Duke Ellington knew how to swing. Ellington (1899–1974) was one of the most prolific and influential songwriters of the 20th Century, a purveyor of what he liked to call American Music (he eschewed being labeled as “just” a jazz artist). You know him, even if you don’t think you know him: “Take the ‘A’ Train,” “Mood Indigo,” and “It Don’t Mean a Thing (If It Ain’t Got That Swing)” are but slivers of his deep (and deep-felt) compositional and performing catalog.
One particular set of highly attuned ears that were influenced by Ellington’s magic happen to belong to Joe Jackson. Yes, that Joe Jackson, he of the skinny-tie New Wave scene of the late ’70s who began reinventing himself at the dawn of the ’80s and never looked back. “I was always ready to move on,” Jackson, 58, said matter-of-factly over lunch in midtown Manhattan this past spring. (Well, to clarify, I had lunch; Jackson was content with “just water.”) “It never occurred to me that listeners may not have been ready to hear it. I thought the whole idea of being an artist was to do something different than everyone else.”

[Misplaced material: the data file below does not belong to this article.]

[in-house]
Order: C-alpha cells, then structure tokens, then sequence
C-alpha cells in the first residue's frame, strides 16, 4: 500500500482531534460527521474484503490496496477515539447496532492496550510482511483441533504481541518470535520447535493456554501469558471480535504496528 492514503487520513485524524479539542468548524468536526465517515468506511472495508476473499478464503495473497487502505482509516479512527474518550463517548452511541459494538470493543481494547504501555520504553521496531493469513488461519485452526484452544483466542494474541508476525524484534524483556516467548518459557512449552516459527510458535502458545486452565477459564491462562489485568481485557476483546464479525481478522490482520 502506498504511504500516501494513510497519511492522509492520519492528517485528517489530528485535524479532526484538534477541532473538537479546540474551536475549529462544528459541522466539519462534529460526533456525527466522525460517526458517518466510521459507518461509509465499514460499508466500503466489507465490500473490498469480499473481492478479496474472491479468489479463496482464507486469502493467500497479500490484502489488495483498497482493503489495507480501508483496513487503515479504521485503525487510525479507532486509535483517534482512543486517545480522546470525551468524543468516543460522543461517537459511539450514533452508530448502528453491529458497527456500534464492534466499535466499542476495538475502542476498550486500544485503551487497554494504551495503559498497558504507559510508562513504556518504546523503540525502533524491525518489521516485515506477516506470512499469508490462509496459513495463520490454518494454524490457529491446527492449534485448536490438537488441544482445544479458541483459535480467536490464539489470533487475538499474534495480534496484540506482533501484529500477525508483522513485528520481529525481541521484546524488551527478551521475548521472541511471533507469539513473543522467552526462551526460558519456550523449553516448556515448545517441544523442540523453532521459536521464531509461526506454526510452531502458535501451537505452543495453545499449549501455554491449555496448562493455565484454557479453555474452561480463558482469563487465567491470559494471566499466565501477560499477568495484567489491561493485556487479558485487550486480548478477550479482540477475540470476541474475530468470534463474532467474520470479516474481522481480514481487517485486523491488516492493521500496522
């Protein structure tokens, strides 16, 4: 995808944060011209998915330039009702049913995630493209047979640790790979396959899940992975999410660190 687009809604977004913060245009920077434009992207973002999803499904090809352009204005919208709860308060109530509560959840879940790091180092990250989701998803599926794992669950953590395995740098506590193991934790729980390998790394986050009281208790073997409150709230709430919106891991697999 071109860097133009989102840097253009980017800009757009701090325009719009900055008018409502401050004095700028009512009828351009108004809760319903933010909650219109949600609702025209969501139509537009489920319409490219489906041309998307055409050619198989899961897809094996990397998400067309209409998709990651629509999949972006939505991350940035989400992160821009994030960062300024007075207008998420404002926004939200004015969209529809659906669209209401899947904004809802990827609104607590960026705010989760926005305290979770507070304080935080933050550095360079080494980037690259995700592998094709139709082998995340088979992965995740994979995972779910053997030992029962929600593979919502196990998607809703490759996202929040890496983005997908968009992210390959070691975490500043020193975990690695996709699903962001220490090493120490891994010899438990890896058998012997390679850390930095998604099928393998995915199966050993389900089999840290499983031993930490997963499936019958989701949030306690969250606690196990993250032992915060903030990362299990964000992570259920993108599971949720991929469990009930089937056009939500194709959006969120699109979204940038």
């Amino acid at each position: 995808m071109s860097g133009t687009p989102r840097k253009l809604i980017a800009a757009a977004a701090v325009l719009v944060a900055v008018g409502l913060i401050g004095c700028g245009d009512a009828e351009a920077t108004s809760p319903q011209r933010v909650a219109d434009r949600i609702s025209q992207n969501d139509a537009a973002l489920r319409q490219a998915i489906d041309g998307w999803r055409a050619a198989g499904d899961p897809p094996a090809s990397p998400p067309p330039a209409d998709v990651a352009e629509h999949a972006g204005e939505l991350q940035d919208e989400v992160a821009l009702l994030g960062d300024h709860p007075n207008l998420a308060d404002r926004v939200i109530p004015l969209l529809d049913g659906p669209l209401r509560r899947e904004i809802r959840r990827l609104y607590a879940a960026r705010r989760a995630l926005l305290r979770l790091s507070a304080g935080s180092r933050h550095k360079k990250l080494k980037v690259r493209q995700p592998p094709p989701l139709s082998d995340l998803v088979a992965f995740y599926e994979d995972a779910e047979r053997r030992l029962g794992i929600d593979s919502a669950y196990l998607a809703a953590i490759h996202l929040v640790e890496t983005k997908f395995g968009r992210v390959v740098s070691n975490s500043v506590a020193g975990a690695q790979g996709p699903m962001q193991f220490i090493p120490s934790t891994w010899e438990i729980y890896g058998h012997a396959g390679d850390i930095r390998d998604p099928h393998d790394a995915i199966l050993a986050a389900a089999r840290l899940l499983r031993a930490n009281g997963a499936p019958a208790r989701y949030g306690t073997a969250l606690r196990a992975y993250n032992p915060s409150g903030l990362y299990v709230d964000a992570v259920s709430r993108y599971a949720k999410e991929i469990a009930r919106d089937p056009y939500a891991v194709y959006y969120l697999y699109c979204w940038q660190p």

Sure, it’s great when one musician can collaborate with another in a faraway country and end up with something impressive — even when the two never spend any time together in a studio. The wonders of the digital age have made it easy to carry on long-distance recording relationships.